Growing Use of Smart Fabrics Brings New Legal Issues

26 August 2022 New York Law Journal Publication
Author(s): John D. Lanza Arian F. Jabbary

Reprinted with permission from the August 26, 2022 edition of the New York Law Journal © 2022 ALM Global Properties, LLC. All rights reserved. Further duplication without permission is prohibited, contact 877-256-2472 or

In addition to manufacturing regulations, fashion designers will need to be compliant with regulatory requirements such as labelling, recycling, health and product safety.

Smart fabrics can be manufactured from a wide range of materials and aim to provide added value with regards to safety, comfort or performance, especially enhancing athletic performance. Smart fabrics can include electrical conductivity, which ensures the technology can be powered while allowing them to be washed in the same manner as traditional fabrics. Smart fabrics are already being used in a broad range of potential medical, military, biomedical and athletic applications.

Smart fabrics can include materials and structures that respond to chemical, mechanical, electrical, optical and magnetic stimuli and may also include digital components such as a battery, a sensor, an LED, or an embedded electronic chip. Smart fabrics can, therefore, focus on enhancing performance, such as regulating body temperature and perspiration, monitoring breathing and heart rate, and controlling muscle vibration. Some simpler versions of these types of fabrics already exist, from compression materials to speed athletic recovery to materials that help wick perspiration from an athlete or reduce wind resistance. The importance of the development and protection of smart fabric technology is no more apparent than in the recent case between Peloton and Lululemon, which involves design patents and trade dress rights.

Future performance-enhancing smart fabrics and electronically integrated textiles (e-textiles) may, through integrated sensors, interact with the wearer’s body to sense current conditions and respond accordingly. For example, first responders may be outfitted with clothing made from fabrics that allows their vital signs to be tracked during deployment, allowing a command center to monitor the physical status of the responder. First responders showing signs of fatigue or reduced response time may be recalled from the theater of operations before a negative event occurs. These innovations could revolutionize the way that first responders, from firefighters to law enforcement to emergency medical service personnel, handle any situation they may encounter. Given the nature and timing of decisions that need to be made, having reliable technologies and gear will not only keep first responders safer, but may also allow them to be able to focus more on saving lives.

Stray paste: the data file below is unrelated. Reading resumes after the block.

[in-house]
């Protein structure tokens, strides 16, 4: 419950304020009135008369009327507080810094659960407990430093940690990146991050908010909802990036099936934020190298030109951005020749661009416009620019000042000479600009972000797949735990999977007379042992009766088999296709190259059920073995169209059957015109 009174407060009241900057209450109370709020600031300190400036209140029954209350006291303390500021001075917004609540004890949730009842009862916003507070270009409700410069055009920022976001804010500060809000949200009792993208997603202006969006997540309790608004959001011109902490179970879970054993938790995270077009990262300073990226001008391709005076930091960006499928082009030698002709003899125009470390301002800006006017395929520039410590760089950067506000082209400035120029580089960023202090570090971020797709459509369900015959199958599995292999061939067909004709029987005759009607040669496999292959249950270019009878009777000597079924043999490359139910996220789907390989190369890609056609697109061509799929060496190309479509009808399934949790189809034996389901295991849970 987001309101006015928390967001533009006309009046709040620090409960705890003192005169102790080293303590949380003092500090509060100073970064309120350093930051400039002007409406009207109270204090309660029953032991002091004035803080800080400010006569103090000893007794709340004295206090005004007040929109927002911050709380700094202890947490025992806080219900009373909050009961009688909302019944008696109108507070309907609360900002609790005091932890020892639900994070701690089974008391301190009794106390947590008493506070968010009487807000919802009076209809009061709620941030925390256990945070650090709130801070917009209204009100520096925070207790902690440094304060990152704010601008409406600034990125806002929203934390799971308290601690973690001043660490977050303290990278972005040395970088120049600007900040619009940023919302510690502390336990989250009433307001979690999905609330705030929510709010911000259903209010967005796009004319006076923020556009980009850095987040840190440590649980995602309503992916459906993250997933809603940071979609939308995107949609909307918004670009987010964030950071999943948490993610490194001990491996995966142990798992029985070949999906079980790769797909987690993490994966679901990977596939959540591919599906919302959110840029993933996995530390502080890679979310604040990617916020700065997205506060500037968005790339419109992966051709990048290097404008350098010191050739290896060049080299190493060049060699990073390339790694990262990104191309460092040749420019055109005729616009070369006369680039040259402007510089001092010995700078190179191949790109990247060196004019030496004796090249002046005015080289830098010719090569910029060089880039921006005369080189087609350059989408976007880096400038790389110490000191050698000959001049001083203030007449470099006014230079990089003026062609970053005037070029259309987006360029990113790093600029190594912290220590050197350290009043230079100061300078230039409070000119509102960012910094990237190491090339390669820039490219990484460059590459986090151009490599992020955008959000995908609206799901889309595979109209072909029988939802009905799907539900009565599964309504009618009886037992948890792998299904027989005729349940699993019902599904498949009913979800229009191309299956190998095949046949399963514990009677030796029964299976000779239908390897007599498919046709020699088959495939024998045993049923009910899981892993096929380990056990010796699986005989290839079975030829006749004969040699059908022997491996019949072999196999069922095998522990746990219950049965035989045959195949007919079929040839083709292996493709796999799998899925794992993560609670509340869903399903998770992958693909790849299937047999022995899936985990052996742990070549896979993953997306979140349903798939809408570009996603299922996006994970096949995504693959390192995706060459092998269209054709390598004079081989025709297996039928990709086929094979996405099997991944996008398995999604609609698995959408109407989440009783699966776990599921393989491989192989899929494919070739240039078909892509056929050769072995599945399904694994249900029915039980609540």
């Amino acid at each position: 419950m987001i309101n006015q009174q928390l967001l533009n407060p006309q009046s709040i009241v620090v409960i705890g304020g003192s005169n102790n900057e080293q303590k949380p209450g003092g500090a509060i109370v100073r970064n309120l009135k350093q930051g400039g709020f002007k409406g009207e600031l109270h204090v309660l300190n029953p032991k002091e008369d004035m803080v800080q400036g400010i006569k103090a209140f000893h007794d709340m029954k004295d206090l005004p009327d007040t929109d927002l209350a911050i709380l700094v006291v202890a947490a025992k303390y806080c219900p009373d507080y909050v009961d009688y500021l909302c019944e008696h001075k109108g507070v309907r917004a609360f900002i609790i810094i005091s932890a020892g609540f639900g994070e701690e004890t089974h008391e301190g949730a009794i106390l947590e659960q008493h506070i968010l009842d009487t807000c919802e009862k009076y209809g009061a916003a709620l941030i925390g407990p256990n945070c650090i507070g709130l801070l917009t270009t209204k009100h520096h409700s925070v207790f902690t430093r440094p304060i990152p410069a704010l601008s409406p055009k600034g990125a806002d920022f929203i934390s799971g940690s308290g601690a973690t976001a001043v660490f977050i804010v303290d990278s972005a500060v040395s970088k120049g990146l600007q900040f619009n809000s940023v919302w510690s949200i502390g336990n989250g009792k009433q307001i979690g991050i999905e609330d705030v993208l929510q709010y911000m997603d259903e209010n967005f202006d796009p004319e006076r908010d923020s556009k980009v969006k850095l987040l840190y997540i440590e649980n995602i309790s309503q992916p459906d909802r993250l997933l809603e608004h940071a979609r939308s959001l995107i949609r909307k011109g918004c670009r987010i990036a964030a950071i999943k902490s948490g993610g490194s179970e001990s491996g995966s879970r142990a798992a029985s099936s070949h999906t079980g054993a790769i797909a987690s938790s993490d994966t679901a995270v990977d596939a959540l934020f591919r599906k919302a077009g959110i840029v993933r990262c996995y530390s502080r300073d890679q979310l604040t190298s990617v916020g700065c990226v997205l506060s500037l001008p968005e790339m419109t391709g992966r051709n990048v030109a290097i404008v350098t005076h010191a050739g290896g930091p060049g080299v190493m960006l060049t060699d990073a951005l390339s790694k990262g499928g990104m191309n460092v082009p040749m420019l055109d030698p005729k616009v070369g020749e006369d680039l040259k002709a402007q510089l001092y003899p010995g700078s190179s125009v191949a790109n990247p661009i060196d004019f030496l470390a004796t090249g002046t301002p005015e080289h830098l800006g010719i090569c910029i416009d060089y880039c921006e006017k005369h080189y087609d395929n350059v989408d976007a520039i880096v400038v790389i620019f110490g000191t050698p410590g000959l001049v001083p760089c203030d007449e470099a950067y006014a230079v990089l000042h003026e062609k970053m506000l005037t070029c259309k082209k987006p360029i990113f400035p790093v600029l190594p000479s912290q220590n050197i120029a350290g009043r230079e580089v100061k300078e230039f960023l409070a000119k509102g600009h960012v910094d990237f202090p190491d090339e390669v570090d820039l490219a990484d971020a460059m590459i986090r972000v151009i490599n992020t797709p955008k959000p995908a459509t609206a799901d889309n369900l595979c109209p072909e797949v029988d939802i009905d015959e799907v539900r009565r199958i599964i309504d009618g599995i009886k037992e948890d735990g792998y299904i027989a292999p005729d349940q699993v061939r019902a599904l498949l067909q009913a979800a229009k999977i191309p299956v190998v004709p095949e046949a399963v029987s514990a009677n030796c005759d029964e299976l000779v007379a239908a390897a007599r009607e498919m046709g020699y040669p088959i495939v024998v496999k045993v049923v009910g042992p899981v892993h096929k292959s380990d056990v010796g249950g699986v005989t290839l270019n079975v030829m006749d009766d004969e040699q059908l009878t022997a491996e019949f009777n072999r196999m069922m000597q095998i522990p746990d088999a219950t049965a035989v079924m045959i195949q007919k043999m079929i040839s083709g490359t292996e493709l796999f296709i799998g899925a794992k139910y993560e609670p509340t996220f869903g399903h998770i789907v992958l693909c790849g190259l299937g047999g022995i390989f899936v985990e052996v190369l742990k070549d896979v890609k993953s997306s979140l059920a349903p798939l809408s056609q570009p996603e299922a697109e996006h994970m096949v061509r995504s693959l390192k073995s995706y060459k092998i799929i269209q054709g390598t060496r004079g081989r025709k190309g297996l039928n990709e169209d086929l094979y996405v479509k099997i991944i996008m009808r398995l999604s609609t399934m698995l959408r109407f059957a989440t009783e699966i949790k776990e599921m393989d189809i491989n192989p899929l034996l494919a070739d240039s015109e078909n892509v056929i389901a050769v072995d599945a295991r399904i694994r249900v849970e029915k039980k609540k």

The additional utility provided by a smart fabric, however, is not limited to practical concerns. It is said that style is a way to say who you are without having to speak. Smart fabrics increasingly provide fashion designers with an expanded vocabulary to help you say who you are without speaking. As an example, researchers at Fudan University in Shanghai wove electrically conductive, transparent fibers and luminescent threads together with cotton yarn to create a flexible fabric capable of serving as a durable, flexible display that is about as bright as a flat-panel television. Clothing made from such a fabric could change its color or pattern as desired by the wearer, posing novel questions for the brand owners.

It is estimated that the global market for smart fabrics was US$1.46 billion in 2020 and is forecasted to grow at rates exceeding 20% for the decade. Increasing investment to accelerate production of smart fabrics and e-textiles, rapid advancements in sensor technology and rising adoption of these in the health care and defense sectors are some key factors expected to drive market revenue growth over the forecast period. But this growth will certainly come with new legal issues for this market. In addition to manufacturing regulations, fashion designers will need to be compliant with regulatory requirements such as labelling, recycling, health and product safety. Smart fabrics may also be the subject of not just brand identify and logos, but also patent and copyright protection. And for those smart fabrics that are designed to process personal data, designers and manufacturers alike will need to be mindful of data protection issues and the regulations that affect target markets, e.g., GDPR in Europe.

It’s an exciting time for designers and fashion houses as they look to innovate and respond to market desires—be fashionable and smart.